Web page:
MySQL Substring

The MySQL substring function is used to return a portion of a string of data.

This function may be useful, for example, in a situation where you want to grab a portion of a string of data, either before storing it in the database, or after retrieving it from the database.

In this tutorial, we will look at how to use the MySQL substring function to retrieve substrings as well as the 4 syntaxes for the function.

MySQL Substring Syntax

There are 4 main syntaxes for the MySQL substring function:

-- These take 2 parameters and do the same thing
SUBSTRING(string, position)
SUBSTRING(string FROM position)
 
-- These take 3 parameters and do the same thing
SUBSTRING(string, position, length)
SUBSTRING(string FROM position FOR length)

So you can specify just the starting position, or you can specify the starting position and the length of the string that you want returned.

Also, you should notice that you can either use the comma notation for separating the parameters or you can use the word notation.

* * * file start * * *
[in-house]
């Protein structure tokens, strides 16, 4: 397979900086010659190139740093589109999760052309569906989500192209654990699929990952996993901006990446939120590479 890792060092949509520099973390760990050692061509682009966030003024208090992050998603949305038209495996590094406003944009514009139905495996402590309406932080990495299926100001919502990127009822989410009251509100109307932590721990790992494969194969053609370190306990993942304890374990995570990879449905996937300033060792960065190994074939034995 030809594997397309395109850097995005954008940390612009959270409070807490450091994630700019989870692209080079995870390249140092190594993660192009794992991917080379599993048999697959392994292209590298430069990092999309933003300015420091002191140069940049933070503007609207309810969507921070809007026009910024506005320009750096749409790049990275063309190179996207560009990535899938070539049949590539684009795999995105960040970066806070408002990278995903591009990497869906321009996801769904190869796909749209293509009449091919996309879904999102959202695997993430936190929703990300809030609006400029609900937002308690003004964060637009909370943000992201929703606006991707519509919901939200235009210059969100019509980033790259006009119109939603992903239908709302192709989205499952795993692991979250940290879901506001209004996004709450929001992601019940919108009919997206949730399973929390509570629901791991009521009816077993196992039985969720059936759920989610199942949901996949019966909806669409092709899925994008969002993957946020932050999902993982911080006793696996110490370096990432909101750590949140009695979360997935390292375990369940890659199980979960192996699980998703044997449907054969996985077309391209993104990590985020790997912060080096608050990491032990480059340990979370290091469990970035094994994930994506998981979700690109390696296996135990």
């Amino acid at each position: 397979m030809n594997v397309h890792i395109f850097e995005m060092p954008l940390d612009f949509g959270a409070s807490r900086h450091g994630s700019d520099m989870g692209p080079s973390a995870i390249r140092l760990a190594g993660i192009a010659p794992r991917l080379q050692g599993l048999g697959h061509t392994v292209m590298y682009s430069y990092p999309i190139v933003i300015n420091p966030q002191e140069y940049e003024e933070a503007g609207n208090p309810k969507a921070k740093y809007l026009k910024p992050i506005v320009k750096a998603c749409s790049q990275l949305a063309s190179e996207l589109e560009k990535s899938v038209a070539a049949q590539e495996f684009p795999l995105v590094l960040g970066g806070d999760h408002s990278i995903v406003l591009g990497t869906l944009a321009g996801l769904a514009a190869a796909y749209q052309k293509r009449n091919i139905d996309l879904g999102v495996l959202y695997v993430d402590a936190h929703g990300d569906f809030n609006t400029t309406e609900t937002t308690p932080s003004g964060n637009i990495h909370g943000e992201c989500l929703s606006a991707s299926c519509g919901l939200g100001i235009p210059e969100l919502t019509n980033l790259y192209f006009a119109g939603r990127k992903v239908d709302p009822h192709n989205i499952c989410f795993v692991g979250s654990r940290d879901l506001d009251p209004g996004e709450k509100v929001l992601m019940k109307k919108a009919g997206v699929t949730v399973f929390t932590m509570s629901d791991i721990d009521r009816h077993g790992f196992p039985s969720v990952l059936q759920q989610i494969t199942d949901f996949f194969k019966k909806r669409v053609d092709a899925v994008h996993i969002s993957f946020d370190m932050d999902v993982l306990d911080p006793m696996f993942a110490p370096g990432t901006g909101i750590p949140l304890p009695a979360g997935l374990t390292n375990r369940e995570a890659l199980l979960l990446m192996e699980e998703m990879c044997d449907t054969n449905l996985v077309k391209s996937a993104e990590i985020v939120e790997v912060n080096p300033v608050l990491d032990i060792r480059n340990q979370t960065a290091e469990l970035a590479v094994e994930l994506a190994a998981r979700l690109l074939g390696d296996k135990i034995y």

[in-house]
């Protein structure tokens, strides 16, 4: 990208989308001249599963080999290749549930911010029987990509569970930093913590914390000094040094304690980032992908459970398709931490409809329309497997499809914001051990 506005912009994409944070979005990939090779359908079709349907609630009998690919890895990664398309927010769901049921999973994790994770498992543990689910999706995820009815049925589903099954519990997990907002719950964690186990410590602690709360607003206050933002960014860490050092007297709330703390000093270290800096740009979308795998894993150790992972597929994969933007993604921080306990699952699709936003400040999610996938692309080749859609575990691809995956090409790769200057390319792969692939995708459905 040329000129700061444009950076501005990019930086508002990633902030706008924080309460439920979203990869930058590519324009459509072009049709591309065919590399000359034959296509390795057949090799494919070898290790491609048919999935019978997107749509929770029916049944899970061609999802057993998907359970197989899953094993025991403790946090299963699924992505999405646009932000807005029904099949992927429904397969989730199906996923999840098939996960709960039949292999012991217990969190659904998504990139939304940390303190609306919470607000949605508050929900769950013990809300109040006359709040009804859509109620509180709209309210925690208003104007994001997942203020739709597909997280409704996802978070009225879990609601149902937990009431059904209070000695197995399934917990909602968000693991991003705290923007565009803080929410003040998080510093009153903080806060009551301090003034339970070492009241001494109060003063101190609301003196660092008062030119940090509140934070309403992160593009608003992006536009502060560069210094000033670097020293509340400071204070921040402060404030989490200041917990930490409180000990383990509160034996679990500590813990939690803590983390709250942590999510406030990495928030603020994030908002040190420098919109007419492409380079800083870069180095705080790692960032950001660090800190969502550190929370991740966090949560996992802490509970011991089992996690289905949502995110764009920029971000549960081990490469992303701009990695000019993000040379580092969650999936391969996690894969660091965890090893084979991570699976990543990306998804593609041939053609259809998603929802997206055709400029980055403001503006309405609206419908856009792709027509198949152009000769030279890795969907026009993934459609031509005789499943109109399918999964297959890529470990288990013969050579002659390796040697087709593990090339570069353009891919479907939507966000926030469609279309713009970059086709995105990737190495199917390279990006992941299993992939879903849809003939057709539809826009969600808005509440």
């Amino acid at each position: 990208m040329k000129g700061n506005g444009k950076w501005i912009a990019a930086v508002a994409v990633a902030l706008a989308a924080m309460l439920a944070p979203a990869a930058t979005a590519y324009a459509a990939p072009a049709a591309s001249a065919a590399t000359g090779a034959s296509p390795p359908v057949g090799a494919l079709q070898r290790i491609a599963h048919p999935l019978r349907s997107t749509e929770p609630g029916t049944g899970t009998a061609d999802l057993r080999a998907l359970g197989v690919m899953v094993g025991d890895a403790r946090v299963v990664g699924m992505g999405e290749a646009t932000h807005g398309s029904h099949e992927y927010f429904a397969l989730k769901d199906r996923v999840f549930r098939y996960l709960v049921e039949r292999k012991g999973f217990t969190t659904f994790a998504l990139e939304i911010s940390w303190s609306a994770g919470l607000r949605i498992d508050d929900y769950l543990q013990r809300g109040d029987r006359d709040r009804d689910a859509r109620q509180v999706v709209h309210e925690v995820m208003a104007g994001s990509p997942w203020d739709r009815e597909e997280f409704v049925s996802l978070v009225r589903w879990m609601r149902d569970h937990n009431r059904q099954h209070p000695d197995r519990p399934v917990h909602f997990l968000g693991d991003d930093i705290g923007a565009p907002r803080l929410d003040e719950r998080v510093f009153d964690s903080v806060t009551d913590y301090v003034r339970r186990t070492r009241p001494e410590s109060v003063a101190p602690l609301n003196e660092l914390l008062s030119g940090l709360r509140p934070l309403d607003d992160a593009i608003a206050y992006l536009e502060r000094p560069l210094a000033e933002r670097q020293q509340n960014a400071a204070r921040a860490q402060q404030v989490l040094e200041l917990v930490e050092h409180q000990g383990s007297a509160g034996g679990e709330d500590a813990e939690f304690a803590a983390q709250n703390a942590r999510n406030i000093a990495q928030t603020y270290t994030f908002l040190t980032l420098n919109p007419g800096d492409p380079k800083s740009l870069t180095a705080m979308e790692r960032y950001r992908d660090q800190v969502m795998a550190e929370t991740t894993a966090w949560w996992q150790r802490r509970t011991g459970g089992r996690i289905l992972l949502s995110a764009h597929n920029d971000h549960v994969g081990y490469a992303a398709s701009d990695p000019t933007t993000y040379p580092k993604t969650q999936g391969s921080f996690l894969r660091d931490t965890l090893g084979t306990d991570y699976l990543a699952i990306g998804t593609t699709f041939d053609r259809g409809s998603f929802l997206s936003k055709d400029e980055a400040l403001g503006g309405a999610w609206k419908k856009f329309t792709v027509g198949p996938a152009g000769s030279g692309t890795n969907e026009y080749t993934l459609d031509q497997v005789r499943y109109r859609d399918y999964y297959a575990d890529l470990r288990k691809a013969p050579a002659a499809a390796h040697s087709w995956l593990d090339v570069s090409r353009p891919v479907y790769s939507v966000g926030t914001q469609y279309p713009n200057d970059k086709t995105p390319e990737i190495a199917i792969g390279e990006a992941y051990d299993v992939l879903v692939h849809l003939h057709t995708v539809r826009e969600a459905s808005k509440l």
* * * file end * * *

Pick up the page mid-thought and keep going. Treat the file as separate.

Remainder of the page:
MySQL Substring Examples

Here are some examples of using the MySQL substring function:

Below we are returning a substring starting from the 10th character:

SELECT SUBSTRING('Tutorial Arena', 10); -- gives 'Arena'
SELECT SUBSTRING('Tutorial Arena' FROM 10); -- gives 'Arena'

Below we are returning a substring 3 characters long starting at the 10th character:

SELECT SUBSTRING('Tutorial Arena', 10, 3); -- gives 'Are'
SELECT SUBSTRING('Tutorial Arena' FROM 10 FOR 3); -- gives 'Are'

As we can see in the examples above, both notations are functionally identical.

MySQL Substring from right (with a negative start position)

We can use a negative number for the start position. In this case, the starting point will be treated as that many characters from the end of the string.

Look at this example:

SELECT SUBSTRING('Tutorial Arena', -5); -- gives 'Arena'
SELECT SUBSTRING('Tutorial Arena', -5, 3); -- gives 'Are'

Once again, you could use the alternate notation and get the same results.

Things to note

MySQL treats the first character in a string as character number one (1). This is different from how it is treated in programming languages like PHP and Python which treat the first character as character zero (0). You will need to keep this in mind when doing substrings in MySQL or you are going to get unexpected errors.

That is it for this tutorial on MySQL substrings. We hope you found it useful.

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